In January, Elsa got new neighbors. She greeted them with apple cinnamon tea.
It gets so cold here, they told her, shivering in overstuffed parkas. Snow had turned to mud in their front hall—an unavoidable side-effect of moving in winter. Elsa nodded along to their complaints and observations, silently brewing the tea in their kitchen. They were young; they had big plans. Allison and Steve, newlyweds, just starting out. They sat on the cold floor together, sipping with chapped lips. The house filled with cinnamon.
In April, Allison knocked on Elsa’s door. We’re pregnant! White tea in a china teacup; the taste of flower petals and champagne. The last caffeine for the next eight months. Elsa let her keep the cup.
In May, Steve bought a carseat and a crib. Elsa helped him carry it inside. Flat-packed, but heavy. Sturdy. Allison and Elsa sipped celebratory peppermint, watching Steve fumble with wood glue and a hammer. His mother was sewing a quilt, green and yellow because they didn’t want to know.
In June, it was Steve. His face was stretched, too tight in some places, sagging in others. Elsa gave him chamomile (soothing, with a hint of earth) and sat him at the kitchen table. We lost the baby. Elsa didn’t speak. She’d known before he walked in the door.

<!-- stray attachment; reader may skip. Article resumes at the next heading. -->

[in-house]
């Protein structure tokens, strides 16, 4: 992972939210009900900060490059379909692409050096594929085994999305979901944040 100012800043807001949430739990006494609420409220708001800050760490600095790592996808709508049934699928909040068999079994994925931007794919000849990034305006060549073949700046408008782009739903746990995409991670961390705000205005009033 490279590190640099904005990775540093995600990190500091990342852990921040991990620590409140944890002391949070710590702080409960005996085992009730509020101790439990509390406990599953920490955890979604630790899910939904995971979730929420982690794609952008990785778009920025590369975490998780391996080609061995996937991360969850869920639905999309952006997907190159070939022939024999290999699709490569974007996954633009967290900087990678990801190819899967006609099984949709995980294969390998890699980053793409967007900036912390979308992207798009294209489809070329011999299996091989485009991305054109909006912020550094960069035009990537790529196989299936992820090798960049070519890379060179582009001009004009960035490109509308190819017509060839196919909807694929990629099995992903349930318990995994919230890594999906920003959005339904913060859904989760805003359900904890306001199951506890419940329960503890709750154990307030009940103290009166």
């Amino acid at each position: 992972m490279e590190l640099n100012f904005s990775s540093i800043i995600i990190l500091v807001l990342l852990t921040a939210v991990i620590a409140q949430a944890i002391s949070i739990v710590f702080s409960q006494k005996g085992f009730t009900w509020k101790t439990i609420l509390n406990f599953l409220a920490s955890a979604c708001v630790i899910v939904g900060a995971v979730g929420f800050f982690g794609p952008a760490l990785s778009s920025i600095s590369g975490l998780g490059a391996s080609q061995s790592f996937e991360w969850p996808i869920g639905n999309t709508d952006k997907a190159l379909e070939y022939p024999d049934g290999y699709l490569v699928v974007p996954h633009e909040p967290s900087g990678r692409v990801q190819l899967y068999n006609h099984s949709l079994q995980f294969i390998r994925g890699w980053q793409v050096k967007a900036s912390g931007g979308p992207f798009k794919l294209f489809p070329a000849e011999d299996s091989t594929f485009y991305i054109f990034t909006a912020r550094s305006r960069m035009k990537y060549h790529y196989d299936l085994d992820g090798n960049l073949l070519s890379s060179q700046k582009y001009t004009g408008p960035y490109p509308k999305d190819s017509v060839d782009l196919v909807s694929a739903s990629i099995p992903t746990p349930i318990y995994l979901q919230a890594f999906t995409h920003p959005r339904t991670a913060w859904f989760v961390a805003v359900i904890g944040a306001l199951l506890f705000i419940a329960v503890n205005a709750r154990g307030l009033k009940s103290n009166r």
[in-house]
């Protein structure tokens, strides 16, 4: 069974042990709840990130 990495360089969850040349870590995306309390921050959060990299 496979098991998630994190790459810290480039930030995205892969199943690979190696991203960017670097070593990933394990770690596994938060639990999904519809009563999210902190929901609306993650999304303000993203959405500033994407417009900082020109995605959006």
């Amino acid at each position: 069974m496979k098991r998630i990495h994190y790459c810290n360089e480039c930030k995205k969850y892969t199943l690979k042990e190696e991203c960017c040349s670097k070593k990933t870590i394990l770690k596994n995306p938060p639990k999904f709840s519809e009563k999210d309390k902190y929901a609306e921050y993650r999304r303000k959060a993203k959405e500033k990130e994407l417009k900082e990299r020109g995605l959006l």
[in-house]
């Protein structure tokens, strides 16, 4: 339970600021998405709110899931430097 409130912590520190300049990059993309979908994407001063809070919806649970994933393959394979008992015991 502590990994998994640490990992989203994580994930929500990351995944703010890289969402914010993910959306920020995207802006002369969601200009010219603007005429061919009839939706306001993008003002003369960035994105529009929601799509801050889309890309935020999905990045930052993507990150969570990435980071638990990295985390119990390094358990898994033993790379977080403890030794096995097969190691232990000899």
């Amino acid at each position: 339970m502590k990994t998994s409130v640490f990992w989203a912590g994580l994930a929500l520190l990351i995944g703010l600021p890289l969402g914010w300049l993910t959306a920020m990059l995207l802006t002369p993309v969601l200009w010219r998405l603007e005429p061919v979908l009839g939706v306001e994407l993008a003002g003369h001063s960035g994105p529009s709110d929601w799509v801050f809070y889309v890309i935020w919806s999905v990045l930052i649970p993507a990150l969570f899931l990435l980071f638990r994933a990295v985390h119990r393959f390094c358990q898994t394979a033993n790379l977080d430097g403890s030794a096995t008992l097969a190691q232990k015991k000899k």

In July, they sat on the stoop, watching children ride bikes and run through sprinklers. Elsa brought pitcher after pitcher of cold green tea. Sometimes it had lemon wedges, sometimes oranges. On the hottest days, she added mint. By August, Allison stopped coming outside.
In November, Elsa joined them for Thanksgiving. She hadn’t been invited—no one had been invited—but she refused to let them be alone. She brewed blackcurrant, for warmth and sorrow. Steve chattered about nonsense for hours. Allison didn’t speak.
In December, they rang the doorbell. We’re moving. Elsa bought them a teapot, stuffed with apple cinnamon and white and peppermint and green and blackcurrant. She left out the chamomile. Steve seemed relieved.
When they left, Elsa made African rooibos (roots and sunshine and all things lost), and drank it sitting on the kitchen floor.
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Catherine McCabe-Strong lives in Rochester, New York. She is the author of “Julius Constantine Chang,” available through amazon.com. You can catch more of her work at www.deviantart.anapests-and-ink.com.